Thais vote for Senate as PM showdown looms
Thai Prime Minister Yingluck Shinawatra casts her ballot in the senate elections at a polling station in Bangkok on March 30, 2014 - by Pornchai Kittiwongsakul
While the Senate is officially non-partisan, in reality the two main political camps are vying for control of the chamber in the absence of a functioning lower house following incomplete February polls.
Prime Minister Yingluck Shinawatra has resisted massive pressure to step down despite months of street protests and a slew of legal moves against her -- including over her alleged role in a rice subsidy scheme that could lead to an impeachment vote in the Senate.
Polls closed on Sunday afternoon, according to an election official, who said there was no repeat of the widespread disruption caused by anti-government protesters to a February 2 general election, which was also boycotted by the main opposition party.
That vote was voided by the Constitutional Court earlier this month.
"Today's (Sunday's) election went smoothly... if the parties concerned create a stable political situation then an election can be successful," Election Commissioner Somchai Srisutthiyakorn told reporters.
With Thailand's political crisis lurching towards its sixth month, the Senate polls have taken on fresh importance.
Experts say the elected portion -- a narrow majority of the 150-seat chamber -- could install many pro-government senators to help bolster the administration in the face of looming legal challenges.
The other, unelected senators are appointed by institutions seen as allied to the anti-government establishment, such as the Constitutional Court and the Election Commission.
Preliminary results are due late Sunday but the official list of newly elected senators could take days to approve.
At a central Bangkok polling station a steady streams of voters cast their vote, according to AFP reporters.
"Elections are best for democracy. Whatever we do, we must have elections," said 65-year-old voter Amnuay Aransri.
- Negligence charges -
Thailand has seen years of political conflict and rival street protests by opponents and supporters of Yingluck's brother, fugitive former premier Thaksin Shinawatra who was ousted in a coup in 2006.
The billionaire tycoon-turned-politician, who clashed with the royalist establishment, fled overseas in 2008 to avoid jail for a corruption conviction, but he is seen as the de facto leader of his sister's Puea Thai party.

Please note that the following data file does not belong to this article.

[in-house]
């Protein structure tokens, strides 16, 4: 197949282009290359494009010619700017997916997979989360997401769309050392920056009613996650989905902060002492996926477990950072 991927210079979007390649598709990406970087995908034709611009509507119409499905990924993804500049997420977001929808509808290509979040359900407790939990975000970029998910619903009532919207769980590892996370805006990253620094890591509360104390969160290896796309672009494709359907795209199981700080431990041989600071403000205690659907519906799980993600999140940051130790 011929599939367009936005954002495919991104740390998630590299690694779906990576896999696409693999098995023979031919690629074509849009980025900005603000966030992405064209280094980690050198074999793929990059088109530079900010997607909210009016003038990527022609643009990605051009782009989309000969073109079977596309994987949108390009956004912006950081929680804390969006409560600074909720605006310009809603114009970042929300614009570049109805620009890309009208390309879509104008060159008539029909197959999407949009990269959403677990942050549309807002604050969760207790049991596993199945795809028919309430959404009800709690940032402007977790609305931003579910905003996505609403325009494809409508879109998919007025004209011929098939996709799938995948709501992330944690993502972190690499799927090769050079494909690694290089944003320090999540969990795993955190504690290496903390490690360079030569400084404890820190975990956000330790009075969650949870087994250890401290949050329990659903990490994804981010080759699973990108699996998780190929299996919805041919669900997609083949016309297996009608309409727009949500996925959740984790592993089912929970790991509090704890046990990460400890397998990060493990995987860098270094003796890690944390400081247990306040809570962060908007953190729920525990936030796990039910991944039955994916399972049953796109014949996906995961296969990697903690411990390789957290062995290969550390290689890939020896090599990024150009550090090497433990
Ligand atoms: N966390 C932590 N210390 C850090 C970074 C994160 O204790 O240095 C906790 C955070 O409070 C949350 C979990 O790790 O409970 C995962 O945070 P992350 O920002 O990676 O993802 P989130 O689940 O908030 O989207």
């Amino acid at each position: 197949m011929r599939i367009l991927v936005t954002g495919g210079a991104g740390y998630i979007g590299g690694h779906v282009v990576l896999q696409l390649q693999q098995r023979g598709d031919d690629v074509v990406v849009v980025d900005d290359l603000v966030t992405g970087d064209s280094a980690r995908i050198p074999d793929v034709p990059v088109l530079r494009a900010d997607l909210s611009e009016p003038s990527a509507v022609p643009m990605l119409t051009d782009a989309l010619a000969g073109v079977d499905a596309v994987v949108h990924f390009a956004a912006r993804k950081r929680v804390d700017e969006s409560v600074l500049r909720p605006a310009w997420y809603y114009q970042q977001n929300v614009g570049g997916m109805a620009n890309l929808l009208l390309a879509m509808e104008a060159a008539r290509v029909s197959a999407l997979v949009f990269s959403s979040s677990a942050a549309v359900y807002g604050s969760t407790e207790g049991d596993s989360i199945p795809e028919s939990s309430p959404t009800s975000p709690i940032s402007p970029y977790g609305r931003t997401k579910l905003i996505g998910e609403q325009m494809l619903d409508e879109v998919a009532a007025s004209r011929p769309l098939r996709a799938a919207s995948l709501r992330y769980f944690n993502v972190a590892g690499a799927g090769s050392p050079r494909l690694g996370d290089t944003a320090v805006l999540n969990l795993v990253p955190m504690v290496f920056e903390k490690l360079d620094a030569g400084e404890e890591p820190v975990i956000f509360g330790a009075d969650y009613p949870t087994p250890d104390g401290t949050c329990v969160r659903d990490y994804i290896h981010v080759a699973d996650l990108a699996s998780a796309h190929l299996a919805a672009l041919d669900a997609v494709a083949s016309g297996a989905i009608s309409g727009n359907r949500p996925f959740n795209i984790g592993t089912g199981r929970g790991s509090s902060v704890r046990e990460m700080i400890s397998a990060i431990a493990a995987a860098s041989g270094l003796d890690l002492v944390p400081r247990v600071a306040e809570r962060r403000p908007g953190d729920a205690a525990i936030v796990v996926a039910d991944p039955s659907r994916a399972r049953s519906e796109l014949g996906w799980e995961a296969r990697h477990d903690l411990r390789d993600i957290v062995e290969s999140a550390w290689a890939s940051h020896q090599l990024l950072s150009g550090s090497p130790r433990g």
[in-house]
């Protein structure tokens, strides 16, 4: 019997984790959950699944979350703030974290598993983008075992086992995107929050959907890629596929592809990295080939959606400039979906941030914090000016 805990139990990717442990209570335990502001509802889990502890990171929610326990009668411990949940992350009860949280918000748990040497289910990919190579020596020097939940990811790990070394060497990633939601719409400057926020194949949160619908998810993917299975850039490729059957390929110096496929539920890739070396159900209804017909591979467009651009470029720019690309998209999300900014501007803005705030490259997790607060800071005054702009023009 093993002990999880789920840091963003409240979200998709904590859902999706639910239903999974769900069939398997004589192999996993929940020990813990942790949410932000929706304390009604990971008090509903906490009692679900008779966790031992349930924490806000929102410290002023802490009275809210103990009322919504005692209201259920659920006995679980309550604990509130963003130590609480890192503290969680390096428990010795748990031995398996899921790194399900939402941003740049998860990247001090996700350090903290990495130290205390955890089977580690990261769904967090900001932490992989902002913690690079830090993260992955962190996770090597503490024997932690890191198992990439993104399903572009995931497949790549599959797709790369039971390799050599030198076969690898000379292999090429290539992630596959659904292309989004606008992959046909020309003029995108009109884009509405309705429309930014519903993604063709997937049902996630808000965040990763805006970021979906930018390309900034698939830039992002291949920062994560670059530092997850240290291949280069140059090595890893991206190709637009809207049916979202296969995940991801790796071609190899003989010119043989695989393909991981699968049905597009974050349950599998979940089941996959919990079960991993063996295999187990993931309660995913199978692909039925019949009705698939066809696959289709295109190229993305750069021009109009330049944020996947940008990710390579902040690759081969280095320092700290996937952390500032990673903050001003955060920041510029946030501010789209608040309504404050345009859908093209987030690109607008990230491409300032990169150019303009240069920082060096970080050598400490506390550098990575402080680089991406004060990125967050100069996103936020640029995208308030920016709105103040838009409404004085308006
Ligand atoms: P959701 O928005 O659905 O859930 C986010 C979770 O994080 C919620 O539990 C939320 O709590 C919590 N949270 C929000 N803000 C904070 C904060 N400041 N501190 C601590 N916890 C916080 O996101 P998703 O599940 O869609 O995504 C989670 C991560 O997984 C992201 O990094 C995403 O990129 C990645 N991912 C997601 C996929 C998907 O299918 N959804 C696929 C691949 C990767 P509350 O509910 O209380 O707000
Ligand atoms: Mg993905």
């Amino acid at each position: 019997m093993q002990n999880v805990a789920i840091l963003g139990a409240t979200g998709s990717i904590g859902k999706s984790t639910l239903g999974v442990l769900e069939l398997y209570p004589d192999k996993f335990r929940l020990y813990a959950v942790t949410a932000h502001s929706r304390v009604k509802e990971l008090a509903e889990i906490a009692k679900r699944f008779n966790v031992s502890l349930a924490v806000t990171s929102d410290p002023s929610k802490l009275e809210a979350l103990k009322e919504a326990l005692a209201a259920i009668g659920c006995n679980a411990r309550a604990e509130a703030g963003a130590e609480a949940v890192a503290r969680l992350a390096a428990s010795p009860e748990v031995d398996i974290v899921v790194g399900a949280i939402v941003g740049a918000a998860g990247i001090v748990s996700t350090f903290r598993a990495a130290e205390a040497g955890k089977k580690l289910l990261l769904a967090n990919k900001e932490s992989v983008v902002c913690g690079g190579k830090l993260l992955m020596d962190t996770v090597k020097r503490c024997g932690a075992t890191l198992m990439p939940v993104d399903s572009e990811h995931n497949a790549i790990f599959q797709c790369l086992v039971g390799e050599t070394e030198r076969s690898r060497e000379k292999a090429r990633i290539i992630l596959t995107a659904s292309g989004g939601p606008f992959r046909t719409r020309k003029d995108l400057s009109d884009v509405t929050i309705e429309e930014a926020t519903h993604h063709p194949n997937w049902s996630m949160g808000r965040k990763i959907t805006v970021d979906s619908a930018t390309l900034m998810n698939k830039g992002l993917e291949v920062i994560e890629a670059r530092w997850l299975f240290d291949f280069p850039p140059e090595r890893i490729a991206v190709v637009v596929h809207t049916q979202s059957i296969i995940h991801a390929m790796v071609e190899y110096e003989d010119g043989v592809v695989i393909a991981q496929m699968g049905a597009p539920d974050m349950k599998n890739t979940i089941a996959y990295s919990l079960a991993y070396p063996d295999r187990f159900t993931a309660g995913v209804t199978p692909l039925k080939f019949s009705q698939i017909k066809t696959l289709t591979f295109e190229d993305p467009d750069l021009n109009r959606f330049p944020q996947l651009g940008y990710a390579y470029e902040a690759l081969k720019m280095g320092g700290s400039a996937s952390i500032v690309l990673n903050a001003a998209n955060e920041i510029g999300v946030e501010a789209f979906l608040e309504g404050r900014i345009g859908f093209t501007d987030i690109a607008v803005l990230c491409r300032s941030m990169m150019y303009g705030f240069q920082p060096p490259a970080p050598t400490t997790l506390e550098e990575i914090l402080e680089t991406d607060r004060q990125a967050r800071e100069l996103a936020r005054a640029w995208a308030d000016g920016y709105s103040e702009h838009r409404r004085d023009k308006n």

Yingluck has faced months of mass rallies demanding she step down to make way for an unelected interim government to oversee reforms.
Political violence, often targeting protesters, has left 23 people dead and hundreds wounded in grenade attacks and shootings in recent months, although the bloodshed has abated since the demonstrations were scaled back at the start of March.
Observers say the crisis now appears to be entering a crucial new phase.
Yingluck has been summoned to appear before the National Anti-Corruption Commission (NACC) by Monday to defend herself against negligence charges linked to the rice scheme -- although it was unclear if she will attend in person.
The anti-graft body says she ignored warnings of corruption and financial losses in the flagship policy.
If indicted she would face an impeachment vote in the upper house that could result in her removal from office and a five-year ban from politics.
It means the balance of power in the Senate could be pivotal to her survival as premier.
"The Senate could actually begin to hasten the end of the Yingluck government within two weeks of the NACC decisions on whether to impeach," according to Paul Chambers, director of research at the Institute of South East Asian Affairs at Chiang Mai University.
"That being said, if the elected senators are mostly pro-Thaksin, and they likely will be, then this development may sustain the Yingluck government," he added.
Her supporters have warned they will not tolerate the dismissal of another democratically elected government, raising the spectre of more turmoil on the streets.
The pro-Thaksin "Red Shirts" are preparing to stage their own mass rally on April 5 in a show of support for the government.
Their street rallies against the previous government in 2010 resulted in street clashes and a military crackdown that left dozens dead.
An attempt by Yingluck's party to push through a bill that would have made the Senate fully elected was blocked by the Constitutional Court in November, which deemed it unconstitutional.
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